Think digital identity – and the threat of deepfakes and stolen identities come to mind. What lies ahead in the move towards digital identities for citizens in Asia Pacific?

Digital identities improve citizens’ lives by enabling seamless, secure interactions across services, but maintaining the balance between security and convenience is crucial, especially in the face of emerging threats such as deepfakes.

Global cooperation in data governance is essential for high cybersecurity and data protection standards. As we become more digitalized and as AI becomes more integrated into our daily lives, there is an urgent need for clearer regulatory standards and cyber awareness.

What can governments and businesses do to protect consumers’ digital identities? How will digital identity and security develop in the Asia Pacific region?

CybersecAsia sought out some insights from Philippe Vallée, Executive Vice President, Digital Identity & Security, Thales.

Organizations are constantly trying to balance convenience and security for customers and employees when it comes to identity authentication and data protection. What are some key considerations for organizations looking to simplify and secure digital interactions and transactions?

Philippe Vallée (PV): Organizations shouldn’t confuse friction for convenience. They should always strive to strike the right balance between minimizing friction and upholding security. As digital identities have a significant impact on the way we interact with the world around us, organizations are still held accountable to ensure customers and employees’ data remain safe.

To achieve the balance of convenience and security, organizations should look towards more secured authentication such as passwordless solutions. This creates a secure digital identity on a user’s device using a credential that is unlocked with biometric authentication, such as fingerprint or facial recognition. This reassures users that the data can only be securely assessed by the credential owner conveniently. However, as cyber threats become more sophisticated, organizations cannot rely on a single authentication method. Maintaining a multi-layered security approach that combines biometrics with other authentication factors, helps to foster a stronger and more unified defense against evolving cyberthreats.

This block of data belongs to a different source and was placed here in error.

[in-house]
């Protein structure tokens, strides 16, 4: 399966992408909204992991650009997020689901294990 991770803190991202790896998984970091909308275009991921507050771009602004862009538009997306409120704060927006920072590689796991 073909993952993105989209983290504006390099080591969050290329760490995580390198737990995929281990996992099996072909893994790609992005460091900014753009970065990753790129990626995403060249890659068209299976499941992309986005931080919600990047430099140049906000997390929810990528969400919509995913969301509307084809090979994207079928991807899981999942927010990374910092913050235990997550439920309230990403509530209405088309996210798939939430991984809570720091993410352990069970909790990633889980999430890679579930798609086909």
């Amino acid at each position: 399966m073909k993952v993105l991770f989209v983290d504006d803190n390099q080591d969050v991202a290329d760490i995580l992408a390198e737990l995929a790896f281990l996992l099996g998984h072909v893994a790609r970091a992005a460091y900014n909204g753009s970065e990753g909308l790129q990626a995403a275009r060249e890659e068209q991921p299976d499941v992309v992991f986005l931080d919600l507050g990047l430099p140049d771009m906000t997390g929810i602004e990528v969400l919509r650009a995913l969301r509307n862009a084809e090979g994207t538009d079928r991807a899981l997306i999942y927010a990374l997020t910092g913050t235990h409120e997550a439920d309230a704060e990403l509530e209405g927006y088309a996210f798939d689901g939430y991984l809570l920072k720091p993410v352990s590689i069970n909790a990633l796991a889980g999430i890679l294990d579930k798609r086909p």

Philippe Vallée, Executive Vice President, Digital Identity & Security, Thales

Adopting a zero-trust framework can also help ensure that identity and access privileges come with the right level of strong authentication depending on the type of transaction to be executed, its value, and its level of confidentiality. Consumers are demanding seamless experiences while also requiring organizations to secure their every interaction. Our Trust Index report highlights just how important security has become to the modern-day consumer. The global study revealed that increasingly security conscious consumers are also making their choices of products and services on this basis. A quarter of consumers do not want to use services that aren’t encrypted, while one in five said that they have stopped using a company that has suffered a data breach.

As we continue to navigate the world of digital identities, striking the balance between convenience and security is still an ongoing process that needs a holistic approach, and constant adaption given the rise of new threats and technologies.

Recently, ASEAN Economic Ministers initiated negotiations for the world’s first regionwide digital economy agreement, the ASEAN Digital Economy Framework Agreement (DEFA), with a collective commitment to foster a sustainable and inclusive digital ecosystem across ASEAN nations. How do you think Singapore and other nations in this region can align their digital identity and security governance for seamless interactions?

PV: The ASEAN Digital Economy Framework Agreement (DEFA) is a great first step for governments across ASEAN to align and commit to an inclusive digital ecosystem across different nations.

To harmonize these regulations and standards, Singapore and the rest of the ASEAN nations need to establish the best practices used for data access rights, security and encryption. The DEFA should promote interoperability of digital identity systems, enforce stringent cybersecurity measures and foster collaboration between governments and organizations for digital identity enrolment and management solutions.